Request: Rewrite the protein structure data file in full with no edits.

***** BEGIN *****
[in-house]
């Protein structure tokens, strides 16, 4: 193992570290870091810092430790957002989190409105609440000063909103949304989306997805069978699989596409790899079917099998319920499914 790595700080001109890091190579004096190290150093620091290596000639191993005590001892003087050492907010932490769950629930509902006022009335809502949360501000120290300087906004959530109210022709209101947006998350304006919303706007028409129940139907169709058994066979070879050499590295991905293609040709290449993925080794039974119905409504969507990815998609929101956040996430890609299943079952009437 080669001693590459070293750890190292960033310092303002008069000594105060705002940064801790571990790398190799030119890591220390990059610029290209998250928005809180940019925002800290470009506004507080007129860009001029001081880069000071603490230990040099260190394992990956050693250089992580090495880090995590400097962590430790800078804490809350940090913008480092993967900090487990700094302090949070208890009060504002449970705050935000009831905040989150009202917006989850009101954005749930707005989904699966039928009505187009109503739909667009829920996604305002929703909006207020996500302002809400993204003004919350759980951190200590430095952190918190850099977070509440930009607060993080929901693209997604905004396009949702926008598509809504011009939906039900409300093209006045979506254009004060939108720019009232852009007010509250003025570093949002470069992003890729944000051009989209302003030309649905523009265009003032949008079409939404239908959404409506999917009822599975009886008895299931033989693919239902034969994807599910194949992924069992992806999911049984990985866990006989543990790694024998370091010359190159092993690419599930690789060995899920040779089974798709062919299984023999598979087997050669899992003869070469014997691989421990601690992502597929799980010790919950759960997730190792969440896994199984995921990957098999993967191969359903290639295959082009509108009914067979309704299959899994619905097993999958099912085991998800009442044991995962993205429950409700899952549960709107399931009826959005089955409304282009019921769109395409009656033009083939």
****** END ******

[in-house]
């Protein structure tokens, strides 16, 4: 193992570290870091810092430790957002989190409105609440000063909103949304989306997805069978699989596409790899079917099998319920499914 790595700080001109890091190579004096190290150093620091290596000639191993005590001892003087050492907010932490769950629930509902006022009335809502949360501000120290300087906004959530109210022709209101947006998350304006919303706007028409129940139907169709058994066979070879050499590295991905293609040709290449993925080794039974119905409504969507990815998609929101956040996430890609299943079952009437 080669001693590459070293750890190292960033310092303002008069000594105060705002940064801790571990790398190799030119890591220390990059610029290209998250928005809180940019925002800290470009506004507080007129860009001029001081880069000071603490230990040099260190394992990956050693250089992580090495880090995590400097962590430790800078804490809350940090913008480092993967900090487990700094302090949070208890009060504002449970705050935000009831905040989150009202917006989850009101954005749930707005989904699966039928009505187009109503739909667009829920996604305002929703909006207020996500302002809400993204003004919350759980951190200590430095952190918190850099977070509440930009607060993080929901693209997604905004396009949702926008598509809504011009939906039900409300093209006045979506254009004060939108720019009232852009007010509250003025570093949002470069992003890729944000051009989209302003030309649905523009265009003032949008079409939404239908959404409506999917009822599975009886008895299931033989693919239902034969994807599910194949992924069992992806999911049984990985866990006989543990790694024998370091010359190159092993690419599930690789060995899920040779089974798709062919299984023999598979087997050669899992003869070469014997691989421990601690992502597929799980010790919950759960997730190792969440896994199984995921990957098999993967191969359903290639295959082009509108009914067979309704299959899994619905097993999958099912085991998800009442044991995962993205429950409700899952549960709107399931009826959005089955409304282009019921769109395409009656033009083939």